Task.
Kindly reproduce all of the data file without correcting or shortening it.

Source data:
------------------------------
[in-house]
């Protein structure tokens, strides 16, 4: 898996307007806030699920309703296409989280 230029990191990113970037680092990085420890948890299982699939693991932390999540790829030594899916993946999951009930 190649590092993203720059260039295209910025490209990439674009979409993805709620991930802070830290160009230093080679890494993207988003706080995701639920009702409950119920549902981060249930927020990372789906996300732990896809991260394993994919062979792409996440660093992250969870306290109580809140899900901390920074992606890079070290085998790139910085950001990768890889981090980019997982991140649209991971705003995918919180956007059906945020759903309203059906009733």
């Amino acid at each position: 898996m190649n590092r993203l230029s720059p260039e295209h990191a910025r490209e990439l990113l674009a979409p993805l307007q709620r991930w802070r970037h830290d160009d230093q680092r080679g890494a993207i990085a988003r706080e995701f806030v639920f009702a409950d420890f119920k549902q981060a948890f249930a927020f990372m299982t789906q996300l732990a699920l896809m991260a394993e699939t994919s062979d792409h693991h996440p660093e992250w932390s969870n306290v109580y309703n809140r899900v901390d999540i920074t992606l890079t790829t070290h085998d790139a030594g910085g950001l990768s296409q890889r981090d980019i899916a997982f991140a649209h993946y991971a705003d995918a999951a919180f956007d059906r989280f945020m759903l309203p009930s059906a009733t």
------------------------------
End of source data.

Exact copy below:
[in-house]
């Protein structure tokens, strides 16, 4: 898996307007806030699920309703296409989280 230029990191990113970037680092990085420890948890299982699939693991932390999540790829030594899916993946999951009930 190649590092993203720059260039295209910025490209990439674009979409993805709620991930802070830290160009230093080679890494993207988003706080995701639920009702409950119920549902981060249930927020990372789906996300732990896809991260394993994919062979792409996440660093992250969870306290109580809140899900901390920074992606890079070290085998790139910085950001990768890889981090980019997982991140649209991971705003995918919180956007059906945020759903309203059906009733």
């Amino acid at each position: 898996m190649n590092r993203l230029s720059p260039e295209h990191a910025r490209e990439l990113l674009a979409p993805l307007q709620r991930w802070r970037h830290d160009d230093q680092r080679g890494a993207i990085a988003r706080e995701f806030v639920f009702a409950d420890f119920k549902q981060a948890f249930a927020f990372m299982t789906q996300l732990a699920l896809m991260a394993e699939t994919s062979d792409h693991h996440p660093e992250w932390s969870n306290v109580y309703n809140r899900v901390d999540i920074t992606l890079t790829t070290h085998d790139a030594g910085g950001l990768s296409q890889r981090d980019i899916a997982f991140a649209h993946y991971a705003d995918a999951a919180f956007d059906r989280f945020m759903l309203p009930s059906a009733t």